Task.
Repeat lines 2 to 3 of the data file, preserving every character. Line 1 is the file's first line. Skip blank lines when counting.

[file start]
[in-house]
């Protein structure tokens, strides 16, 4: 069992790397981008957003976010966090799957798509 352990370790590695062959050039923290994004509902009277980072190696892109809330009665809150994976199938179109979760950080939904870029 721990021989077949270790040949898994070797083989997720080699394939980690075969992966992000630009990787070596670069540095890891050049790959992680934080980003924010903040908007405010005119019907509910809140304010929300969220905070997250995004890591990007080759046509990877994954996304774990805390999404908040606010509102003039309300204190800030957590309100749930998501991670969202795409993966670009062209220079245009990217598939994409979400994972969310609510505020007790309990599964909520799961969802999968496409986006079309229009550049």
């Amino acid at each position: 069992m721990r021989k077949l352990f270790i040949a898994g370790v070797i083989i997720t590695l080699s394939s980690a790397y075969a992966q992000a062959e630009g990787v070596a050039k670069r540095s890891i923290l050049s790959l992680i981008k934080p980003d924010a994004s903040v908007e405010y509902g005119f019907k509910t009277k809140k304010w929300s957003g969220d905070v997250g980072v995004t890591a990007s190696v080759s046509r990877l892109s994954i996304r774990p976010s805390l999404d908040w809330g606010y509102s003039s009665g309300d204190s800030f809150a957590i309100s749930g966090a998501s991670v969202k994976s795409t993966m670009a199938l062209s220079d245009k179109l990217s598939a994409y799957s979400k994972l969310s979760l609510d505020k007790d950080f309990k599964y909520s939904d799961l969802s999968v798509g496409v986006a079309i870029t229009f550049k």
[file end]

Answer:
């Protein structure tokens, strides 16, 4: 069992790397981008957003976010966090799957798509 352990370790590695062959050039923290994004509902009277980072190696892109809330009665809150994976199938179109979760950080939904870029 721990021989077949270790040949898994070797083989997720080699394939980690075969992966992000630009990787070596670069540095890891050049790959992680934080980003924010903040908007405010005119019907509910809140304010929300969220905070997250995004890591990007080759046509990877994954996304774990805390999404908040606010509102003039309300204190800030957590309100749930998501991670969202795409993966670009062209220079245009990217598939994409979400994972969310609510505020007790309990599964909520799961969802999968496409986006079309229009550049």
């Amino acid at each position: 069992m721990r021989k077949l352990f270790i040949a898994g370790v070797i083989i997720t590695l080699s394939s980690a790397y075969a992966q992000a062959e630009g990787v070596a050039k670069r540095s890891i923290l050049s790959l992680i981008k934080p980003d924010a994004s903040v908007e405010y509902g005119f019907k509910t009277k809140k304010w929300s957003g969220d905070v997250g980072v995004t890591a990007s190696v080759s046509r990877l892109s994954i996304r774990p976010s805390l999404d908040w809330g606010y509102s003039s009665g309300d204190s800030f809150a957590i309100s749930g966090a998501s991670v969202k994976s795409t993966m670009a199938l062209s220079d245009k179109l990217s598939a994409y799957s979400k994972l969310s979760l609510d505020k007790d950080f309990k599964y909520s939904d799961l969802s999968v798509g496409v986006a079309i870029t229009f550049k």